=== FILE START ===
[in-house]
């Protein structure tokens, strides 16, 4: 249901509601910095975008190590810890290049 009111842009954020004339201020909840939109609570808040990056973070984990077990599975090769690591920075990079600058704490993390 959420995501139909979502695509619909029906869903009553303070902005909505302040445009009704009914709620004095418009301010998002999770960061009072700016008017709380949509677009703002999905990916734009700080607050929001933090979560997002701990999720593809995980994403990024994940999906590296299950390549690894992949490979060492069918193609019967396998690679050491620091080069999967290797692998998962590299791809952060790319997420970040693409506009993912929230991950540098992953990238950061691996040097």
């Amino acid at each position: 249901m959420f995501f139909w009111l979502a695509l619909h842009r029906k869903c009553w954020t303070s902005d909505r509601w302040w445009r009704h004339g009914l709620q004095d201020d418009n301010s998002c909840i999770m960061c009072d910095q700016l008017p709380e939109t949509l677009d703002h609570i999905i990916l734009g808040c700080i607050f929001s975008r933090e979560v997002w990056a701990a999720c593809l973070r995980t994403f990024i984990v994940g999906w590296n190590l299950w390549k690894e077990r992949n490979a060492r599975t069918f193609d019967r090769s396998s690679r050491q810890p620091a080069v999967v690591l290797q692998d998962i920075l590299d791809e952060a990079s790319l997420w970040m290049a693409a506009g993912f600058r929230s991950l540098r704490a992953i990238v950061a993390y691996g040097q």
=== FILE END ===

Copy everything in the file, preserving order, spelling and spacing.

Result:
[in-house]
């Protein structure tokens, strides 16, 4: 249901509601910095975008190590810890290049 009111842009954020004339201020909840939109609570808040990056973070984990077990599975090769690591920075990079600058704490993390 959420995501139909979502695509619909029906869903009553303070902005909505302040445009009704009914709620004095418009301010998002999770960061009072700016008017709380949509677009703002999905990916734009700080607050929001933090979560997002701990999720593809995980994403990024994940999906590296299950390549690894992949490979060492069918193609019967396998690679050491620091080069999967290797692998998962590299791809952060790319997420970040693409506009993912929230991950540098992953990238950061691996040097």
């Amino acid at each position: 249901m959420f995501f139909w009111l979502a695509l619909h842009r029906k869903c009553w954020t303070s902005d909505r509601w302040w445009r009704h004339g009914l709620q004095d201020d418009n301010s998002c909840i999770m960061c009072d910095q700016l008017p709380e939109t949509l677009d703002h609570i999905i990916l734009g808040c700080i607050f929001s975008r933090e979560v997002w990056a701990a999720c593809l973070r995980t994403f990024i984990v994940g999906w590296n190590l299950w390549k690894e077990r992949n490979a060492r599975t069918f193609d019967r090769s396998s690679r050491q810890p620091a080069v999967v690591l290797q692998d998962i920075l590299d791809e952060a990079s790319l997420w970040m290049a693409a506009g993912f600058r929230s991950l540098r704490a992953i990238v950061a993390y691996g040097q």